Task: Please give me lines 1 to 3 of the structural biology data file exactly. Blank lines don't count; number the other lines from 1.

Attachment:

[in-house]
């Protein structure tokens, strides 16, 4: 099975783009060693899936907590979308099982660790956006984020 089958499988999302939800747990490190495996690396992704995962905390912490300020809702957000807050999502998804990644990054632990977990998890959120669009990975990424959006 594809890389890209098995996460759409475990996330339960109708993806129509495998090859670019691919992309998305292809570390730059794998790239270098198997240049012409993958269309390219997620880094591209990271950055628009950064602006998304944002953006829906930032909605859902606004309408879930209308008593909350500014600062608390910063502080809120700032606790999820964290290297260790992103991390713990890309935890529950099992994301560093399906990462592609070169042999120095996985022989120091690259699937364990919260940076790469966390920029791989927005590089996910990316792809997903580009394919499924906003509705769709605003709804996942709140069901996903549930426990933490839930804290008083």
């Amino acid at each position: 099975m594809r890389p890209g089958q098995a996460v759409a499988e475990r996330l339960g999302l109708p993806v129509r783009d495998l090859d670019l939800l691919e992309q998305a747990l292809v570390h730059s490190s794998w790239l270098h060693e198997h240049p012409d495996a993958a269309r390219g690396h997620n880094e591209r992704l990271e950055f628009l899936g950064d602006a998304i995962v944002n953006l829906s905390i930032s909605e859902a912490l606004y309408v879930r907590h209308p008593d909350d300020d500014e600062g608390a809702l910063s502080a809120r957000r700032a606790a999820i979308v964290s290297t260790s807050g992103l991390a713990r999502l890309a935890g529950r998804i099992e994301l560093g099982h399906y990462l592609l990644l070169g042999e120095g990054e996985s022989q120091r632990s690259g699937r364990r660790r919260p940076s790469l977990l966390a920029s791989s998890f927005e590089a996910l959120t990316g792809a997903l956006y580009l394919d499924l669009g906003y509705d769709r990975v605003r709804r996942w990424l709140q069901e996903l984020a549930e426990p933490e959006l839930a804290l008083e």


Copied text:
[in-house]
């Protein structure tokens, strides 16, 4: 099975783009060693899936907590979308099982660790956006984020 089958499988999302939800747990490190495996690396992704995962905390912490300020809702957000807050999502998804990644990054632990977990998890959120669009990975990424959006 594809890389890209098995996460759409475990996330339960109708993806129509495998090859670019691919992309998305292809570390730059794998790239270098198997240049012409993958269309390219997620880094591209990271950055628009950064602006998304944002953006829906930032909605859902606004309408879930209308008593909350500014600062608390910063502080809120700032606790999820964290290297260790992103991390713990890309935890529950099992994301560093399906990462592609070169042999120095996985022989120091690259699937364990919260940076790469966390920029791989927005590089996910990316792809997903580009394919499924906003509705769709605003709804996942709140069901996903549930426990933490839930804290008083």
């Amino acid at each position: 099975m594809r890389p890209g089958q098995a996460v759409a499988e475990r996330l339960g999302l109708p993806v129509r783009d495998l090859d670019l939800l691919e992309q998305a747990l292809v570390h730059s490190s794998w790239l270098h060693e198997h240049p012409d495996a993958a269309r390219g690396h997620n880094e591209r992704l990271e950055f628009l899936g950064d602006a998304i995962v944002n953006l829906s905390i930032s909605e859902a912490l606004y309408v879930r907590h209308p008593d909350d300020d500014e600062g608390a809702l910063s502080a809120r957000r700032a606790a999820i979308v964290s290297t260790s807050g992103l991390a713990r999502l890309a935890g529950r998804i099992e994301l560093g099982h399906y990462l592609l990644l070169g042999e120095g990054e996985s022989q120091r632990s690259g699937r364990r660790r919260p940076s790469l977990l966390a920029s791989s998890f927005e590089a996910l959120t990316g792809a997903l956006y580009l394919d499924l669009g906003y509705d769709r990975v605003r709804r996942w990424l709140q069901e996903l984020a549930e426990p933490e959006l839930a804290l008083e």